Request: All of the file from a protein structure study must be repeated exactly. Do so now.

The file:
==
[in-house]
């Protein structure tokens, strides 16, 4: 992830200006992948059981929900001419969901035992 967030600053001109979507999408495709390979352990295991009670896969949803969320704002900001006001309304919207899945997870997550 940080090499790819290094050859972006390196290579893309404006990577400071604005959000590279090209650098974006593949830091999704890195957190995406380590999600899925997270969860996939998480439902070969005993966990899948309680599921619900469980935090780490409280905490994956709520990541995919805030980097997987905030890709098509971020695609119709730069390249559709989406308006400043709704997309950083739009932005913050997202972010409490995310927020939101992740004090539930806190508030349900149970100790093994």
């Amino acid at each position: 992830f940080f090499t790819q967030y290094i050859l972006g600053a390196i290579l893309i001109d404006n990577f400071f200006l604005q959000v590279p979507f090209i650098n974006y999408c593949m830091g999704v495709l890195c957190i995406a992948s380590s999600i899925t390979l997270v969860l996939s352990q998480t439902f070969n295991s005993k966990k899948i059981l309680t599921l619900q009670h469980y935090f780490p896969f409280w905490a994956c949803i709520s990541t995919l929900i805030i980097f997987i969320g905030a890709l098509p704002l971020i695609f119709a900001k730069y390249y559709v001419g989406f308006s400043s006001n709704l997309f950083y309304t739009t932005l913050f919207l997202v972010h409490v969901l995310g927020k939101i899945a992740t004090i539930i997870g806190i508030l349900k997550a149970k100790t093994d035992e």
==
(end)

[in-house]
């Protein structure tokens, strides 16, 4: 992830200006992948059981929900001419969901035992 967030600053001109979507999408495709390979352990295991009670896969949803969320704002900001006001309304919207899945997870997550 940080090499790819290094050859972006390196290579893309404006990577400071604005959000590279090209650098974006593949830091999704890195957190995406380590999600899925997270969860996939998480439902070969005993966990899948309680599921619900469980935090780490409280905490994956709520990541995919805030980097997987905030890709098509971020695609119709730069390249559709989406308006400043709704997309950083739009932005913050997202972010409490995310927020939101992740004090539930806190508030349900149970100790093994």
């Amino acid at each position: 992830f940080f090499t790819q967030y290094i050859l972006g600053a390196i290579l893309i001109d404006n990577f400071f200006l604005q959000v590279p979507f090209i650098n974006y999408c593949m830091g999704v495709l890195c957190i995406a992948s380590s999600i899925t390979l997270v969860l996939s352990q998480t439902f070969n295991s005993k966990k899948i059981l309680t599921l619900q009670h469980y935090f780490p896969f409280w905490a994956c949803i709520s990541t995919l929900i805030i980097f997987i969320g905030a890709l098509p704002l971020i695609f119709a900001k730069y390249y559709v001419g989406f308006s400043s006001n709704l997309f950083y309304t739009t932005l913050f919207l997202v972010h409490v969901l995310g927020k939101i899945a992740t004090i539930i997870g806190i508030l349900k997550a149970k100790t093994d035992e």